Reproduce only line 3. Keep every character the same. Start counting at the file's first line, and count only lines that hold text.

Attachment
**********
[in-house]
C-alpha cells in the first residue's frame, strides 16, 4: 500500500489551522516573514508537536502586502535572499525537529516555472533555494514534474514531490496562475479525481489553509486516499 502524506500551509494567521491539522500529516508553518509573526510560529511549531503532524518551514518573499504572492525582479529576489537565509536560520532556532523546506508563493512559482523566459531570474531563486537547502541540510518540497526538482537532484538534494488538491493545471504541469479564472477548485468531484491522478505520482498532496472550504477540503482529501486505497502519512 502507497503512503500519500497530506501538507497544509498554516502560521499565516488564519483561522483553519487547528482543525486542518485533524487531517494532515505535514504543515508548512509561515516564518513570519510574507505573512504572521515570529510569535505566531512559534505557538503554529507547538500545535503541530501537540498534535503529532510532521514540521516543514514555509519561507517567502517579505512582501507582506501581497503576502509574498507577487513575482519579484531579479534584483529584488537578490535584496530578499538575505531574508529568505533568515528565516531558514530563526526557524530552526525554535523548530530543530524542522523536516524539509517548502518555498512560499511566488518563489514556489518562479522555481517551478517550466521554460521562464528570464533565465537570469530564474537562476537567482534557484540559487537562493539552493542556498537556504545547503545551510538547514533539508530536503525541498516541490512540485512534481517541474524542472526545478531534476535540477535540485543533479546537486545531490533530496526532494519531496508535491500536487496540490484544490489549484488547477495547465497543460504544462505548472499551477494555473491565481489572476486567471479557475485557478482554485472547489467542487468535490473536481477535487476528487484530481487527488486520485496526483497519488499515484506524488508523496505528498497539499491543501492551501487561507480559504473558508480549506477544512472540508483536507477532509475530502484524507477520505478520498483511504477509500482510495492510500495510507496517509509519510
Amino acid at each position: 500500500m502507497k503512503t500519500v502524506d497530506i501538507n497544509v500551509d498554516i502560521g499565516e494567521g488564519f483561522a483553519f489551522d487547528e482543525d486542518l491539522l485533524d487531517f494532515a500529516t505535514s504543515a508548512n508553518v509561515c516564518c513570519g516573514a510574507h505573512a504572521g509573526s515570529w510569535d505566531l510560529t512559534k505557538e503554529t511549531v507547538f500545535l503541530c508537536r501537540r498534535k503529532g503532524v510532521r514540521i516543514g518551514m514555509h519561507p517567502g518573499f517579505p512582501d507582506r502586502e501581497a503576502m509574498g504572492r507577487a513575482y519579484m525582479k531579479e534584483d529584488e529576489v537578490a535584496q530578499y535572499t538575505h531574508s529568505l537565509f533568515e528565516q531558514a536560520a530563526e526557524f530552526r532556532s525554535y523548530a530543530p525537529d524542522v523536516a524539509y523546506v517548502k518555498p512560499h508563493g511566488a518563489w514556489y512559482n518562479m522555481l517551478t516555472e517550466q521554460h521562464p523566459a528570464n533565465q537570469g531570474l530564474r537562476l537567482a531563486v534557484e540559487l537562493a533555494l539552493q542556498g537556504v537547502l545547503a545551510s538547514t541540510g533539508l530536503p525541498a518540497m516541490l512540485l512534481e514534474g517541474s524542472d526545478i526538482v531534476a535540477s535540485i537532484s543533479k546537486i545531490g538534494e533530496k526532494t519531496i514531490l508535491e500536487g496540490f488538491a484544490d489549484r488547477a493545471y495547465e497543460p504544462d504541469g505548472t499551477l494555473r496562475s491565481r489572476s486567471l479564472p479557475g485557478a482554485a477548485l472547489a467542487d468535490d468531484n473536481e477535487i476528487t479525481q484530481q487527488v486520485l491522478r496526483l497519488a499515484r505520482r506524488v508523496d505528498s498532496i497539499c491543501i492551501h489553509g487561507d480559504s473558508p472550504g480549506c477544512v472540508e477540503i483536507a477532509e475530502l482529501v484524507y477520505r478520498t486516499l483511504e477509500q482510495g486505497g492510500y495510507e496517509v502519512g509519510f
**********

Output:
Amino acid at each position: 500500500m502507497k503512503t500519500v502524506d497530506i501538507n497544509v500551509d498554516i502560521g499565516e494567521g488564519f483561522a483553519f489551522d487547528e482543525d486542518l491539522l485533524d487531517f494532515a500529516t505535514s504543515a508548512n508553518v509561515c516564518c513570519g516573514a510574507h505573512a504572521g509573526s515570529w510569535d505566531l510560529t512559534k505557538e503554529t511549531v507547538f500545535l503541530c508537536r501537540r498534535k503529532g503532524v510532521r514540521i516543514g518551514m514555509h519561507p517567502g518573499f517579505p512582501d507582506r502586502e501581497a503576502m509574498g504572492r507577487a513575482y519579484m525582479k531579479e534584483d529584488e529576489v537578490a535584496q530578499y535572499t538575505h531574508s529568505l537565509f533568515e528565516q531558514a536560520a530563526e526557524f530552526r532556532s525554535y523548530a530543530p525537529d524542522v523536516a524539509y523546506v517548502k518555498p512560499h508563493g511566488a518563489w514556489y512559482n518562479m522555481l517551478t516555472e517550466q521554460h521562464p523566459a528570464n533565465q537570469g531570474l530564474r537562476l537567482a531563486v534557484e540559487l537562493a533555494l539552493q542556498g537556504v537547502l545547503a545551510s538547514t541540510g533539508l530536503p525541498a518540497m516541490l512540485l512534481e514534474g517541474s524542472d526545478i526538482v531534476a535540477s535540485i537532484s543533479k546537486i545531490g538534494e533530496k526532494t519531496i514531490l508535491e500536487g496540490f488538491a484544490d489549484r488547477a493545471y495547465e497543460p504544462d504541469g505548472t499551477l494555473r496562475s491565481r489572476s486567471l479564472p479557475g485557478a482554485a477548485l472547489a467542487d468535490d468531484n473536481e477535487i476528487t479525481q484530481q487527488v486520485l491522478r496526483l497519488a499515484r505520482r506524488v508523496d505528498s498532496i497539499c491543501i492551501h489553509g487561507d480559504s473558508p472550504g480549506c477544512v472540508e477540503i483536507a477532509e475530502l482529501v484524507y477520505r478520498t486516499l483511504e477509500q482510495g486505497g492510500y495510507e496517509v502519512g509519510f